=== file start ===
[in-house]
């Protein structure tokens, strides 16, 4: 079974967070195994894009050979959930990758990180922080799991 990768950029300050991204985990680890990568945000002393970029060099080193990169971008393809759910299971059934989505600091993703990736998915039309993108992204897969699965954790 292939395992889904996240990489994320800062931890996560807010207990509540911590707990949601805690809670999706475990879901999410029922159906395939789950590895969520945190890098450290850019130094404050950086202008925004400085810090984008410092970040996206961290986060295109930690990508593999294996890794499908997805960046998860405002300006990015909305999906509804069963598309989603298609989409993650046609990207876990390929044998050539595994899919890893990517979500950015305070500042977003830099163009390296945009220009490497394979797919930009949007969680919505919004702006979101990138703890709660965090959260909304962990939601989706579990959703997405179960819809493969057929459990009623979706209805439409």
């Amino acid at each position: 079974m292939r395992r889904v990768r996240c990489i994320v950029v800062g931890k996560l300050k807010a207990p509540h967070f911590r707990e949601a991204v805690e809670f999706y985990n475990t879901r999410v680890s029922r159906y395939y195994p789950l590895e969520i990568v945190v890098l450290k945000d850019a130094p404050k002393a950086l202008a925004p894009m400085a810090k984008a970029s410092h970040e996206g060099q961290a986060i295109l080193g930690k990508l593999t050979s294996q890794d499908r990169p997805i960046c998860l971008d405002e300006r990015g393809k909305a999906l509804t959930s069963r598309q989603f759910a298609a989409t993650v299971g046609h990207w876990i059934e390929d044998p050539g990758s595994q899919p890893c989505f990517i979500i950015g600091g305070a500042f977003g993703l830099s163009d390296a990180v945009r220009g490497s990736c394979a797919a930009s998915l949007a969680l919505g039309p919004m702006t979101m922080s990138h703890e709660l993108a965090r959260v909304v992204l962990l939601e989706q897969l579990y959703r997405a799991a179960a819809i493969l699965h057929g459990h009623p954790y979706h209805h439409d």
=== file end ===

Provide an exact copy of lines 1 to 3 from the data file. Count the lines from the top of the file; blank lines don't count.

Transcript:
[in-house]
């Protein structure tokens, strides 16, 4: 079974967070195994894009050979959930990758990180922080799991 990768950029300050991204985990680890990568945000002393970029060099080193990169971008393809759910299971059934989505600091993703990736998915039309993108992204897969699965954790 292939395992889904996240990489994320800062931890996560807010207990509540911590707990949601805690809670999706475990879901999410029922159906395939789950590895969520945190890098450290850019130094404050950086202008925004400085810090984008410092970040996206961290986060295109930690990508593999294996890794499908997805960046998860405002300006990015909305999906509804069963598309989603298609989409993650046609990207876990390929044998050539595994899919890893990517979500950015305070500042977003830099163009390296945009220009490497394979797919930009949007969680919505919004702006979101990138703890709660965090959260909304962990939601989706579990959703997405179960819809493969057929459990009623979706209805439409």
């Amino acid at each position: 079974m292939r395992r889904v990768r996240c990489i994320v950029v800062g931890k996560l300050k807010a207990p509540h967070f911590r707990e949601a991204v805690e809670f999706y985990n475990t879901r999410v680890s029922r159906y395939y195994p789950l590895e969520i990568v945190v890098l450290k945000d850019a130094p404050k002393a950086l202008a925004p894009m400085a810090k984008a970029s410092h970040e996206g060099q961290a986060i295109l080193g930690k990508l593999t050979s294996q890794d499908r990169p997805i960046c998860l971008d405002e300006r990015g393809k909305a999906l509804t959930s069963r598309q989603f759910a298609a989409t993650v299971g046609h990207w876990i059934e390929d044998p050539g990758s595994q899919p890893c989505f990517i979500i950015g600091g305070a500042f977003g993703l830099s163009d390296a990180v945009r220009g490497s990736c394979a797919a930009s998915l949007a969680l919505g039309p919004m702006t979101m922080s990138h703890e709660l993108a965090r959260v909304v992204l962990l939601e989706q897969l579990y959703r997405a799991a179960a819809i493969l699965h057929g459990h009623p954790y979706h209805h439409d």